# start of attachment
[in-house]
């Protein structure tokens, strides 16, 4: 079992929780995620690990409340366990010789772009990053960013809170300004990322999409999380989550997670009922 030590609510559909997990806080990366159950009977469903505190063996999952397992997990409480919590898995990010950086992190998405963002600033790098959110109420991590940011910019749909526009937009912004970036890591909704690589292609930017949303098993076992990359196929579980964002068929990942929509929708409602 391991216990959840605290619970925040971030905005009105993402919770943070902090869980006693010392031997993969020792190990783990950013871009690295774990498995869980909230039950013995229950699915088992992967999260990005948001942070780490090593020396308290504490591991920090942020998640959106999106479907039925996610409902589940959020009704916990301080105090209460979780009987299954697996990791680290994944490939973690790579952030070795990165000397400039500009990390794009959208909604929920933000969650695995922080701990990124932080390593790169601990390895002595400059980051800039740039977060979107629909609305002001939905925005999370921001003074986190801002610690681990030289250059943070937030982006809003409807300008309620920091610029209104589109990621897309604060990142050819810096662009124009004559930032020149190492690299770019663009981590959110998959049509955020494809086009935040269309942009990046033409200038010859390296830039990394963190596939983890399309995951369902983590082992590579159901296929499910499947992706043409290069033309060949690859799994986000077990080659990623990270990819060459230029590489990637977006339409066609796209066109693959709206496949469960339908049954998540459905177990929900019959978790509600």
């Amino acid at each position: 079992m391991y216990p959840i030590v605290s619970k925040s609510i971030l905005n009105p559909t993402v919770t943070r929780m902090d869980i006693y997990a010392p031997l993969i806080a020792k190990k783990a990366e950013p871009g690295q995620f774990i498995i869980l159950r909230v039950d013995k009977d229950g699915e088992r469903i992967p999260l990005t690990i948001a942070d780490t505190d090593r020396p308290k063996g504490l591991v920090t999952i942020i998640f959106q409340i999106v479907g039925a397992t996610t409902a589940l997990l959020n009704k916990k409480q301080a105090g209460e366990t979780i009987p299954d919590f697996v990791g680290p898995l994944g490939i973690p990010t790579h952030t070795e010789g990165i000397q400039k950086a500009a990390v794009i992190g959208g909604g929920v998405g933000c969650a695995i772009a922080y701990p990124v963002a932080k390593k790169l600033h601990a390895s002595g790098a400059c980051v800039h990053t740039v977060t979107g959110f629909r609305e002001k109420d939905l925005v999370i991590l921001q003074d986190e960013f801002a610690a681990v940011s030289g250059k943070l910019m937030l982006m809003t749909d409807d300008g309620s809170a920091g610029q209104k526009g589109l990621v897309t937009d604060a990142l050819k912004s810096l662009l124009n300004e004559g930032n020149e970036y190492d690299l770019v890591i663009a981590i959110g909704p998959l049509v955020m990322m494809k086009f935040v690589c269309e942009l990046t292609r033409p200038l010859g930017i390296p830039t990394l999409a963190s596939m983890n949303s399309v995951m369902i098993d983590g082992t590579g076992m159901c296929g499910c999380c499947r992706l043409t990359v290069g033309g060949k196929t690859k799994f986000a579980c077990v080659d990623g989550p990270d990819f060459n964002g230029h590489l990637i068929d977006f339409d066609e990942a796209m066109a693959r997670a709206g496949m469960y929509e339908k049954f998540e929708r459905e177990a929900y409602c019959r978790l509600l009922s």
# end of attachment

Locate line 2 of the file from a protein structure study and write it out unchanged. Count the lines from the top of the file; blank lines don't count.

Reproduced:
């Protein structure tokens, strides 16, 4: 079992929780995620690990409340366990010789772009990053960013809170300004990322999409999380989550997670009922 030590609510559909997990806080990366159950009977469903505190063996999952397992997990409480919590898995990010950086992190998405963002600033790098959110109420991590940011910019749909526009937009912004970036890591909704690589292609930017949303098993076992990359196929579980964002068929990942929509929708409602 391991216990959840605290619970925040971030905005009105993402919770943070902090869980006693010392031997993969020792190990783990950013871009690295774990498995869980909230039950013995229950699915088992992967999260990005948001942070780490090593020396308290504490591991920090942020998640959106999106479907039925996610409902589940959020009704916990301080105090209460979780009987299954697996990791680290994944490939973690790579952030070795990165000397400039500009990390794009959208909604929920933000969650695995922080701990990124932080390593790169601990390895002595400059980051800039740039977060979107629909609305002001939905925005999370921001003074986190801002610690681990030289250059943070937030982006809003409807300008309620920091610029209104589109990621897309604060990142050819810096662009124009004559930032020149190492690299770019663009981590959110998959049509955020494809086009935040269309942009990046033409200038010859390296830039990394963190596939983890399309995951369902983590082992590579159901296929499910499947992706043409290069033309060949690859799994986000077990080659990623990270990819060459230029590489990637977006339409066609796209066109693959709206496949469960339908049954998540459905177990929900019959978790509600």